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In the foreseeable future, a scientific community has discovered an alternate universe in which the solar system centers around a binary system of G-type suns, unlike the one G-type that ours orbits. The first planet is a diamond-crusted carbon planet twice as wide and eight times as massive as Earth, orbiting the second star from a distance of 1.1 million miles. The second planet is a Venus-like planet 175% as wide and five-and-a-half times as massive as Earth, orbiting both stars from a distance of 109 million miles. In the habitable zone is the third planet, an Earth-like planet 5800 miles wide with the following features:

  1. A gravity 75% that of Earth
  2. A retrograde rotation (suns rise from the west and set in the east) of 42 hours, a cycle that must be completed 827 times to make up one revolution (an "Asgardian" year)
  3. A single moon 3,474.2 miles wide and orbiting "Asgard" from a distance of 384,400 miles
  4. An axial tilt varying from 109.7 to 118.32 degrees every 1.4 million years

This alternate Earth is also more volcanically active, as indicated in the dimensions of its oceans:

  1. Shallow seas cover 40% of the oceans
  2. Deep seas cover 32% of the oceans
  3. Trenches and deeps cover 15% of the oceans
  4. Abyssal plains are the smallest feature of this alternate Earth's oceans, covering only 13%

The atmosphere consists primarily of carbon dioxide and methane, but it still has 2% as much oxygen as our Earth.

In every respect, it should have life. The problem with that is that it used to have life, but we have just missed a mass extinction severe enough to wipe the slate clean.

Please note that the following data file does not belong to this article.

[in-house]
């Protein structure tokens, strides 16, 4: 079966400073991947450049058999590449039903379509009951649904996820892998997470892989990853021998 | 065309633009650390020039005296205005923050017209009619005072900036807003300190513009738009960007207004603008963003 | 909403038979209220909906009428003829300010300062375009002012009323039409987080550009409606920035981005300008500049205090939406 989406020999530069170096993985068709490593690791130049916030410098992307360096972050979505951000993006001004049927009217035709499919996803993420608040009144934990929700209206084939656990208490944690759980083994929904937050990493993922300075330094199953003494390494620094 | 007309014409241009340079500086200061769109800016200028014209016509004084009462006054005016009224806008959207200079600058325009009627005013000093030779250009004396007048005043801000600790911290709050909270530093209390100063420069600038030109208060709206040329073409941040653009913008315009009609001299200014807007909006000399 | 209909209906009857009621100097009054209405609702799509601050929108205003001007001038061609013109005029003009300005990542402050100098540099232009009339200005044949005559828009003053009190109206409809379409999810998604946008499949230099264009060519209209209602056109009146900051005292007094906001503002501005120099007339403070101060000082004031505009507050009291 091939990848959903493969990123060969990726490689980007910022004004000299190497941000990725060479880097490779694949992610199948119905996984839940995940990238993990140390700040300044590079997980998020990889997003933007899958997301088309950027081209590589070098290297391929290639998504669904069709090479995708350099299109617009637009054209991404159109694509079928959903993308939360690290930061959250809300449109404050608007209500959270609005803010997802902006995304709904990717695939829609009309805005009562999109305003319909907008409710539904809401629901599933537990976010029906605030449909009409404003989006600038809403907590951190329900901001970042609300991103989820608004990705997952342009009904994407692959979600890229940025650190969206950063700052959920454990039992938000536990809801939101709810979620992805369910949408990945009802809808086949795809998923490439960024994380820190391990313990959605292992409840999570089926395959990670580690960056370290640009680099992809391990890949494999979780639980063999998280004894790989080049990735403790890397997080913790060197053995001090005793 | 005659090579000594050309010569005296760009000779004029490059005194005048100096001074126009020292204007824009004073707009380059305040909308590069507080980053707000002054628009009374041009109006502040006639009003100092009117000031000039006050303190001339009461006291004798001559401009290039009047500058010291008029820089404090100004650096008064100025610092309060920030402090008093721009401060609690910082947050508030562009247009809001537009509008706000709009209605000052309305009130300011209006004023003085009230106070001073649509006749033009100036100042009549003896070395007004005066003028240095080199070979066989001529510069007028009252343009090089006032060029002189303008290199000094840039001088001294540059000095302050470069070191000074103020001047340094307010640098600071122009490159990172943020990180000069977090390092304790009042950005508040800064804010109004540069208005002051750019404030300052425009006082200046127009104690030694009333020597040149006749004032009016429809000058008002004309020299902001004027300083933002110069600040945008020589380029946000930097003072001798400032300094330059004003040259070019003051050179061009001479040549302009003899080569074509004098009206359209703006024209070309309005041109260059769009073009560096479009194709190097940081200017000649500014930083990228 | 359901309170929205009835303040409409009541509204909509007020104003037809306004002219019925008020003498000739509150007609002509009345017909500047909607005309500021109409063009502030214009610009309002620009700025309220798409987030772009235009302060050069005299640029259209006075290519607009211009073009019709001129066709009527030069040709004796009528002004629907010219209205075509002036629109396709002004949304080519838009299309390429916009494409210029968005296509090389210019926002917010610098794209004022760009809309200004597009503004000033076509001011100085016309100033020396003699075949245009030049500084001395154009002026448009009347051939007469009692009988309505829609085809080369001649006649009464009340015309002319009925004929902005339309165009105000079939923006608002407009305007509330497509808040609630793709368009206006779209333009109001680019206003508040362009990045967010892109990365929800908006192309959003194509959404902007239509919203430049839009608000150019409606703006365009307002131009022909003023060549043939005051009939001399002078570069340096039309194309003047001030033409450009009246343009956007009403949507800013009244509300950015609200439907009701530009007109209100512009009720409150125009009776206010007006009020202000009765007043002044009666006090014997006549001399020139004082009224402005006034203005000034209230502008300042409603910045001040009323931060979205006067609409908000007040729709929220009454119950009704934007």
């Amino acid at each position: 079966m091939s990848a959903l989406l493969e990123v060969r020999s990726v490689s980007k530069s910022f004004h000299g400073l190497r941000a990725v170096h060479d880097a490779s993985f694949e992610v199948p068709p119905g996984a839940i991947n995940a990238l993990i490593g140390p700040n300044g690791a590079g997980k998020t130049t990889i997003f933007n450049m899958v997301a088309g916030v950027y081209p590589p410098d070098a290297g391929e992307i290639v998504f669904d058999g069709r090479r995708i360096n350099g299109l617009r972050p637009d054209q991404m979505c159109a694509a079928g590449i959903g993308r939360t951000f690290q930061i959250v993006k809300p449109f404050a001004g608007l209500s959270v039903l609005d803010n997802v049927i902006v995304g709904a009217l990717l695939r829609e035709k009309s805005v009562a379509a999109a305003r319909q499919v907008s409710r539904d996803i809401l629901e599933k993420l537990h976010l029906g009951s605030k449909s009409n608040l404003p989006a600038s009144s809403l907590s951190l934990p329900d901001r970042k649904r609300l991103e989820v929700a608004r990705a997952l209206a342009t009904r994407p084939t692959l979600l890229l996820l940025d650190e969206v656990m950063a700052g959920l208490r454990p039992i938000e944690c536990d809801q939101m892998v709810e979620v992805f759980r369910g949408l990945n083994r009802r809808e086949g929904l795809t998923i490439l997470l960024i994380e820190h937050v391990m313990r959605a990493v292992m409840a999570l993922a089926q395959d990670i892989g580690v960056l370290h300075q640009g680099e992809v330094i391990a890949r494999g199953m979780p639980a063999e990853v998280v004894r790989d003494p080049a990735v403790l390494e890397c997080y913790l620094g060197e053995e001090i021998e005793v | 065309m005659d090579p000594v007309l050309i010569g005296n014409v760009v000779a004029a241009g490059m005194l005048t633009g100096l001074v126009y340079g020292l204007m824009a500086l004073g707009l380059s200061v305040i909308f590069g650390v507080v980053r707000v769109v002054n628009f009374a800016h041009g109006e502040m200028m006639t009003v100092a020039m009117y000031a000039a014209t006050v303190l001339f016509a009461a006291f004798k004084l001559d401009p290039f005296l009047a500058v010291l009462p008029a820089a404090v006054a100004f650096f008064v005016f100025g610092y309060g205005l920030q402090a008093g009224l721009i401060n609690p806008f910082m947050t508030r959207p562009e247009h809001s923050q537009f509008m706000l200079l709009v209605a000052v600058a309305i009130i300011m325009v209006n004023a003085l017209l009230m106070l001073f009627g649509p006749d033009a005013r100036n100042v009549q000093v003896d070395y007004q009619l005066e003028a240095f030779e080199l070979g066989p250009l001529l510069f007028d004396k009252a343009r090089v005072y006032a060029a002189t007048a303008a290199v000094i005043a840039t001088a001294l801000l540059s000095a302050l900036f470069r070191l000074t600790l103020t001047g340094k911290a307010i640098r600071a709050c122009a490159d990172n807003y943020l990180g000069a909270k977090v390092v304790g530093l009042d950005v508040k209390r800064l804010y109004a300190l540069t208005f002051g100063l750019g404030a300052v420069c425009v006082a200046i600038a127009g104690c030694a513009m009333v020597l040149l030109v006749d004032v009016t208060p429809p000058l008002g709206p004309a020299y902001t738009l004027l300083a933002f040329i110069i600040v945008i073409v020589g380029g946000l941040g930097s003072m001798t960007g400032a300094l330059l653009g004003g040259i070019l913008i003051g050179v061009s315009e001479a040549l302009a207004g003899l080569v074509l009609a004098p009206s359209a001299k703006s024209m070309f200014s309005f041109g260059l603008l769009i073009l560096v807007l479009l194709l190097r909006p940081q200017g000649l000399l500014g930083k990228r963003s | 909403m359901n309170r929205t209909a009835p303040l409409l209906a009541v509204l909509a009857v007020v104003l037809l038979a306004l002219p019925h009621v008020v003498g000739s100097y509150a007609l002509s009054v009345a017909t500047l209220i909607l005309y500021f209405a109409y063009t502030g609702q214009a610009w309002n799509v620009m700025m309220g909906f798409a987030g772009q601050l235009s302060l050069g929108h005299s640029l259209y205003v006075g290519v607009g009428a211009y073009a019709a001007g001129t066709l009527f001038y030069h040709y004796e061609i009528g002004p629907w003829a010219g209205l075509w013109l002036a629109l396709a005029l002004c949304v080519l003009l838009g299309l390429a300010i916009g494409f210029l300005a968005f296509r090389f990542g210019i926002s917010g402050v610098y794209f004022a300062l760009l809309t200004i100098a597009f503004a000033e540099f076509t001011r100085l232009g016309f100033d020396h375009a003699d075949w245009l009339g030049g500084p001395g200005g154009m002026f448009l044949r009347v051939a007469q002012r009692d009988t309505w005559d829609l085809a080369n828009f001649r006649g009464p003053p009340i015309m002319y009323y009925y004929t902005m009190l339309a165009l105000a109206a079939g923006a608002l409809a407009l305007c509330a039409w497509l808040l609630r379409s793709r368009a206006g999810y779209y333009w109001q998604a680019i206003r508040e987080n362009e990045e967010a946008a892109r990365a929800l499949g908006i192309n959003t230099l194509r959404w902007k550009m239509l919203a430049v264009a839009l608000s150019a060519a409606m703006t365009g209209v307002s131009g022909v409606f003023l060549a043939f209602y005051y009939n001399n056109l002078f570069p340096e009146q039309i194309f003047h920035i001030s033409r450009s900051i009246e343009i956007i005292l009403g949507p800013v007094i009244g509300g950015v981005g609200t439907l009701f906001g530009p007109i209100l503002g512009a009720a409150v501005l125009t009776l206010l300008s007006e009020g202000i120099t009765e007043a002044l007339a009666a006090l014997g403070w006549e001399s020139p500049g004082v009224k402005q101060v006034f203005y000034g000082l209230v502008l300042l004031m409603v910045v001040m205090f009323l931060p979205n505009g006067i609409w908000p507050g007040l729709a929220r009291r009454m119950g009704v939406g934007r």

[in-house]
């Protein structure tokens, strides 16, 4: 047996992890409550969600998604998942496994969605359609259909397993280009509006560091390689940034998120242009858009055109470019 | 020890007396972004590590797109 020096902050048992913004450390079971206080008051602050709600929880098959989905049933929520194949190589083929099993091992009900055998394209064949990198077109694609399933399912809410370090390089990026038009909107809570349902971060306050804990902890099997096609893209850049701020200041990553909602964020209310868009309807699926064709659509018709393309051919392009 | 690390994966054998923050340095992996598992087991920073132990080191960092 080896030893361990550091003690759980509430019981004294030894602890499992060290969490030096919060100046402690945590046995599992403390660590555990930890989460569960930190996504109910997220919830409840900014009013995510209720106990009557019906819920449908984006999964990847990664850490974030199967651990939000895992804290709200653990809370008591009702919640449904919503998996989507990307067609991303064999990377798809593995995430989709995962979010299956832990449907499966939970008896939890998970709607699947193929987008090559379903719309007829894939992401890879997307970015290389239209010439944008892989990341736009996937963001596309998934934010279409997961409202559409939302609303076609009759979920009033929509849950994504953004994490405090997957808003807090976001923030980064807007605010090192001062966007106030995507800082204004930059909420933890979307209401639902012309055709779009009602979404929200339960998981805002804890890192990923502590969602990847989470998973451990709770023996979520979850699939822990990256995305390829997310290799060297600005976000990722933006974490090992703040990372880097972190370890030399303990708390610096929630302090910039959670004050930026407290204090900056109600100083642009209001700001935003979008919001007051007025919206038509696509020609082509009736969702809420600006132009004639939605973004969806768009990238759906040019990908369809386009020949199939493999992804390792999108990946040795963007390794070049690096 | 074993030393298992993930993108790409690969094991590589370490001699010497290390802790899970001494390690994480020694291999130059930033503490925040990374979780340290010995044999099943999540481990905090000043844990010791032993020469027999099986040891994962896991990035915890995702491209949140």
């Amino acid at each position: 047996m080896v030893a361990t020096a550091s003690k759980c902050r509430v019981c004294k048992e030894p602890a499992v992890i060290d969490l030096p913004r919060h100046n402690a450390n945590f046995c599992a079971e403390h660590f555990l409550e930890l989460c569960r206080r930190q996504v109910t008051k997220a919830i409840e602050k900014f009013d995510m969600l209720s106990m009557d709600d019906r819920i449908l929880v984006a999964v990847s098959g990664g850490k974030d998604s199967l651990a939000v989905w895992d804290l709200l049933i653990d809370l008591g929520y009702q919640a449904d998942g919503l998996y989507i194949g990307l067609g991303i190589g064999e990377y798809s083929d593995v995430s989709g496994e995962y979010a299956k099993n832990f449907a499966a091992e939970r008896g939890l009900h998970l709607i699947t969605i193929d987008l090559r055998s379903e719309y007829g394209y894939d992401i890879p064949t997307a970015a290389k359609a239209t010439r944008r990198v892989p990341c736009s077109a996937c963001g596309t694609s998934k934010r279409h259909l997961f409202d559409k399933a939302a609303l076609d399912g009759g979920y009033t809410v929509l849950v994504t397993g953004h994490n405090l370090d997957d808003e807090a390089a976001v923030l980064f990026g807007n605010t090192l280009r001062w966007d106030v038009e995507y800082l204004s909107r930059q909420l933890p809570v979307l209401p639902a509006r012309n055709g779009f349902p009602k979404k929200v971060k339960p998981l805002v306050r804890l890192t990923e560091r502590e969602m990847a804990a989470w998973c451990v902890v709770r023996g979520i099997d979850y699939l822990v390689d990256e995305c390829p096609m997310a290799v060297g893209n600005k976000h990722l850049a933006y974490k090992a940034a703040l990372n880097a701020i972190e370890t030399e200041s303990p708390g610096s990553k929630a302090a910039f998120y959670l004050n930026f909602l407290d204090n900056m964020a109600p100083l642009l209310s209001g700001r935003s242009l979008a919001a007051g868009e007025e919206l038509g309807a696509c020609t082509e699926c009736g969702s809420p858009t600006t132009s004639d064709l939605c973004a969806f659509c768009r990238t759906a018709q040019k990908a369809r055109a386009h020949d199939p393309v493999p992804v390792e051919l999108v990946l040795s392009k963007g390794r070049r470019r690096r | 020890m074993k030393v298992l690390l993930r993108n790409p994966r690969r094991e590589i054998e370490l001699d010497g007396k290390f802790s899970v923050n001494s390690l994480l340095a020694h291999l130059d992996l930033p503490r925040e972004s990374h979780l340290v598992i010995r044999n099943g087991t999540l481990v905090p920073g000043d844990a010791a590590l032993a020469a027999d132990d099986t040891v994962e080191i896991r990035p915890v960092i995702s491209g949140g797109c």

enter image description here

This is a map of "Asgard". The red presented at the bottom of the map is the cause of the crisis that wiped out all life--a large basaltic plateau representing a volume of 80,000,000 cubic miles and a maximum elevation of 9,800 feet. Such a series of eruptions would have released enough greenhouse gases to wipe out even the toughest of organisms. So this Earth-like planet is too extreme for our first wave of terraforming pioneers, blue-green cyanobacteria, to thrive. Through a combination of natural and manmade means, how do we cool down the planet and possibly dilute the acidity of the oceans to the extent of making cyanobacterial colonization possible?

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  • $\begingroup$ What is atmospheric mass of Asgard? And what about bioengineering to make bacterias that will use the CO2 in oceans to grow? $\endgroup$ – Rodolfo Penteado Aug 5 at 2:02
  • $\begingroup$ @RodolfoPenteado I don't know. Atmosphere doesn't seem as tied to gravity or diameter as mass is. Venus's mass is most similar to Earth, but its atmosphere is less than 100 times greater. $\endgroup$ – JohnWDailey Aug 5 at 2:13
  • $\begingroup$ What makes it too extreme for the bacteria? With all that water and CO2, that sounds like it'd make a nice greenhouse. $\endgroup$ – GrandmasterB Aug 5 at 2:44
  • $\begingroup$ @GrandmasterB Tell that to the folks at the Speculative Evolution Forum. $\endgroup$ – JohnWDailey Aug 5 at 2:47